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We saw through the whole in a moment. It is there. fore absolutely necessary that every rich man should be surrounded by others more indigent than himself. If it were otherwise, in what manner would he induce them to supply his factitious wants, or gratify his luxurious incli. nations? Cottages, then, must necessarily be found in the vicinity of palaces; and lordly cities must be sur. rounded by suburbs of wretchedness! Sordidness is the offspring of splendour; and luxury is the parent of want. Civilization consists in the refinement of a few, and the barbarism and baseness of many.

As the grandeur of any establishment is augmented, servile and base offices are multiplied. Poverty and baseness must be united in the same person, in order to qualify him for such situations. Who fill servile and low employ. ments in your Atlantic cities? There are not American minds to be found sufficiently degraded for these contempt. ible occupations. You find it necessary to have recourse to the more highly polished nations of Europe for suitable drudges to sweep your streets and remove nuisances, to stand behind your carriages, and perform degrading duties about your persons.

Civilized Europeans, when they visit your country, complain loudly of your barbarism. You are little better, in their estimation, than the savages of the wilderness. They cannot meet with that obsequiousness and servility which is necessary to their happiness. They complain, most dolefully, of the impertinence of their servants, and, indeed, of the difficulty of procuring any one sufficiently qualified for the situation of a menial. You frequently blush for the rudeness and barbarity of your countrymen, when you listen to these complaints of your polished visi. tants; but do not despair. The seeds are sown; and the growth will be rapid. The causes have begun to operate, and the effects to be seen. There will soon be a suffi. ciency of indigence and poverty of spirit to make servants obsequious, and multiply the number of domestics. Let splendour, refinernent, and luxury triumph; and we promise that sordidness, baseness, and misery, will walk in their train.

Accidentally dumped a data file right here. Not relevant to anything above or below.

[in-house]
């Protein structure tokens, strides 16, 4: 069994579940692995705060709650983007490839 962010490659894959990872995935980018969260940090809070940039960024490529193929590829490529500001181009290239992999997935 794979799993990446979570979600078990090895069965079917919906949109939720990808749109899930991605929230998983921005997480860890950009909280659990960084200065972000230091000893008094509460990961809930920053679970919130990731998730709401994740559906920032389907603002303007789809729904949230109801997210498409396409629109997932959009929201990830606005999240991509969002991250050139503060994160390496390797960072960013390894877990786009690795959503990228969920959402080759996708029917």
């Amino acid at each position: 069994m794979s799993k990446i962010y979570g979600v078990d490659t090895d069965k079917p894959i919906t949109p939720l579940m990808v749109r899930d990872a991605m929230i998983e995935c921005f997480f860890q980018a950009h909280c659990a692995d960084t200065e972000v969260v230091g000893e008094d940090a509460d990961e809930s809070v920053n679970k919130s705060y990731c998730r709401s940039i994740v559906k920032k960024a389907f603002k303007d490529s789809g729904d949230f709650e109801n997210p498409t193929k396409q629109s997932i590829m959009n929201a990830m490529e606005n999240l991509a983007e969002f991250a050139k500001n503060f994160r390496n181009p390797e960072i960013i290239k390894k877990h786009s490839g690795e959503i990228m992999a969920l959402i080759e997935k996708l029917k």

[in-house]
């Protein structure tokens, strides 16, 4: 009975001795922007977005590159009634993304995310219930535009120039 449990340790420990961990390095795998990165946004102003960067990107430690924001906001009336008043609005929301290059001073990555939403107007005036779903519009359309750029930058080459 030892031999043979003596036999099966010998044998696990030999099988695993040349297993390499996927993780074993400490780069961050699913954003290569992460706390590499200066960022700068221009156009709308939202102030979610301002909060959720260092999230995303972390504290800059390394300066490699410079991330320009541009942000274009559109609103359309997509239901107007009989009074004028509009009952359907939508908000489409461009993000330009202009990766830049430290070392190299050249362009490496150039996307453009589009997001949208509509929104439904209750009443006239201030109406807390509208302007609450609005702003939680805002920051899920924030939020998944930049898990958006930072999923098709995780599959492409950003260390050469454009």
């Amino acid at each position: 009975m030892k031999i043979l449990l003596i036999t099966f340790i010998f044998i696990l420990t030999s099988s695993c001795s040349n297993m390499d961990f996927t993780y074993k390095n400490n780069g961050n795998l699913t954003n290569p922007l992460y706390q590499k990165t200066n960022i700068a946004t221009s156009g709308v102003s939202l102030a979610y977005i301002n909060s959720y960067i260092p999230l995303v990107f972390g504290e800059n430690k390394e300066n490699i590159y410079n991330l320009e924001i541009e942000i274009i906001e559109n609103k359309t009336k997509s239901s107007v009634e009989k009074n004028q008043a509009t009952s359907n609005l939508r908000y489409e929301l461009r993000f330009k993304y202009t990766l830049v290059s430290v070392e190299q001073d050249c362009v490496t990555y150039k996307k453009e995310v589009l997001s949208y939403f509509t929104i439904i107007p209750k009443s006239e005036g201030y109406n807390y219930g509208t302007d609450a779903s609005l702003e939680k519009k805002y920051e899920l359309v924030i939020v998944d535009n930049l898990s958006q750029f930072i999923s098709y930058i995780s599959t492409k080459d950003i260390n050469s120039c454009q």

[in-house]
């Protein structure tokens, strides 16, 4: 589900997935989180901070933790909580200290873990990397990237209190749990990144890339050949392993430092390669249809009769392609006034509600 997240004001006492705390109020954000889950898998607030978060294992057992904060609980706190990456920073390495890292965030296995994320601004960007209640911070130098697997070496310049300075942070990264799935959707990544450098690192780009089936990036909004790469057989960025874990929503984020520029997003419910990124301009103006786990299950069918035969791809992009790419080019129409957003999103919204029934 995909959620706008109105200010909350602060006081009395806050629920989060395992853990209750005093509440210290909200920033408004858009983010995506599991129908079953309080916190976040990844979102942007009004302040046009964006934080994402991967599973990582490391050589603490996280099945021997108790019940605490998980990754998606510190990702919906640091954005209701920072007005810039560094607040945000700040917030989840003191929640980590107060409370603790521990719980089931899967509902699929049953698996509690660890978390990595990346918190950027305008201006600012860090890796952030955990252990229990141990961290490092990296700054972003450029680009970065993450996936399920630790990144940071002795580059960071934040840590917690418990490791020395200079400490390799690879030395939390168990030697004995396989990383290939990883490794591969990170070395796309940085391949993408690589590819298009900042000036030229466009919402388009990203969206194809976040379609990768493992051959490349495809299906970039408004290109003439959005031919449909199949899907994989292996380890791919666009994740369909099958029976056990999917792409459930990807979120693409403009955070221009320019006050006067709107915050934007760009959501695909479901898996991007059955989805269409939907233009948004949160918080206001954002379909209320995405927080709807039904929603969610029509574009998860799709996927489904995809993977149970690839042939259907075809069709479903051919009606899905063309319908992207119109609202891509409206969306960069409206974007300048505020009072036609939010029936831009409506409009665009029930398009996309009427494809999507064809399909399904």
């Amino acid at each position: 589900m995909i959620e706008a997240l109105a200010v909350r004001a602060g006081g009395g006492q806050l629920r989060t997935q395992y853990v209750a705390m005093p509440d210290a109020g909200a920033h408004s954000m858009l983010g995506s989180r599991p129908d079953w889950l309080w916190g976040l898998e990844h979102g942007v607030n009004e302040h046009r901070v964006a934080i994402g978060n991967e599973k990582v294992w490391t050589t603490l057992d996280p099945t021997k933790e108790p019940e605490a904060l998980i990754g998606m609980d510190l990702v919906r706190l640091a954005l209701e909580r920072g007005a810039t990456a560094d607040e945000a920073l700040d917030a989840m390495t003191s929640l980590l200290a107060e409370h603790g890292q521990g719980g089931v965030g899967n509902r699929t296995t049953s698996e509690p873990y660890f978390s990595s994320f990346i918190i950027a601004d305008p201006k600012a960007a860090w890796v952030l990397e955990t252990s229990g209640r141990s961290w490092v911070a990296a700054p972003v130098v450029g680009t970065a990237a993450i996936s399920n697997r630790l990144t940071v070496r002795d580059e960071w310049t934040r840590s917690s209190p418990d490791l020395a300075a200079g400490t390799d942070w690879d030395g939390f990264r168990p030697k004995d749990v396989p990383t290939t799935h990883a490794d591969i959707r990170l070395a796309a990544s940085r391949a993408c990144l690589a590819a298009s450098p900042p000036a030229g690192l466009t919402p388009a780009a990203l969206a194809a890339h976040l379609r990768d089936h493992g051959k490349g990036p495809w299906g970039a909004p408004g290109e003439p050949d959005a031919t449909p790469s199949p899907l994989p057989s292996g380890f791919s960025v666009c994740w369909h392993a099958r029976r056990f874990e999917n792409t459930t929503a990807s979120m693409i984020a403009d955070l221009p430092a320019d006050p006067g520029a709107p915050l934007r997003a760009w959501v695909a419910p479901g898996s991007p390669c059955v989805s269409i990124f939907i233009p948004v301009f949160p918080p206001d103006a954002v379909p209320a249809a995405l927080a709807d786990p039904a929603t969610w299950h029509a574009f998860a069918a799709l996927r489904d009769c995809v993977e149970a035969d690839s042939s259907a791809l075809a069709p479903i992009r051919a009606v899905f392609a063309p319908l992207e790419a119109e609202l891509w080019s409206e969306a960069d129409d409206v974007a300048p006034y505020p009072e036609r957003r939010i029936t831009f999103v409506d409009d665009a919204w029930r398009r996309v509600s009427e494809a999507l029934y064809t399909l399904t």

Man was designed by nature to cultivate the fields, or roam in woods. Ile has sufficient strength to do every thing for himself that is necessary to be done. He can erect a hut of poles and cover it with bark or skins with. out the assistance of another. A small portion of his time procures clothing and food; and the remainder is devoted to amusement and rest. The moment you leave this point, your destination is certain, though your progress may be slow.—The Savage.

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The Hindoo Religion. The Hindoo religion probably spread over the whole earth. There are signs of it in every northern country, and in almost every system of worship. In England it is obvious; Stone-henge is evidently one of the temples of BUODH; and the arithmetic, as. tronomy, astrology; the holidays, games, names of the stars and figures of the constellations; the ancient monu. ments, laws and coins; the languages of the different na. tions, bear the strongest marks of the same original. The Brahmins of the sect of Brahma were the true authors of the Ptolemaic system; the Boodhists, followers of Budha, the authors of the Copernican system, as well as of the doctrine of attraction; and probably the established religion of the Greeks, and the Eleusinian mysteries, were only varieties of the two different sects.-Forbes-Oriental Memoirs.

LXXXIII. Useless Labour. We have many examples of authors, who impair both their health and understanding, in illustrating such points, as no sensible man would desire to know. Inquiries about the neckcloths, shoes, boots, hats, bracelets, armour, &c., of the ancient Greeks and Romans, have filled numerous volumes. Learned men have procured great reputation by very insignificant labours. Columbus cannot be more famous than a man who describes the temple of Jerusalem; the bare attempts to which have cost as much pains as the discovery of America, though it is as hard to see the usefulness of such a de. scription as difficult to make it. But this serves to show what men might do were they in earnest to discover new arts, and not bestow their time in examining old walls and altar-pieces, pillars and doors, or determining whe. ther a curtain hung in the east or west of the temple. The Reflector.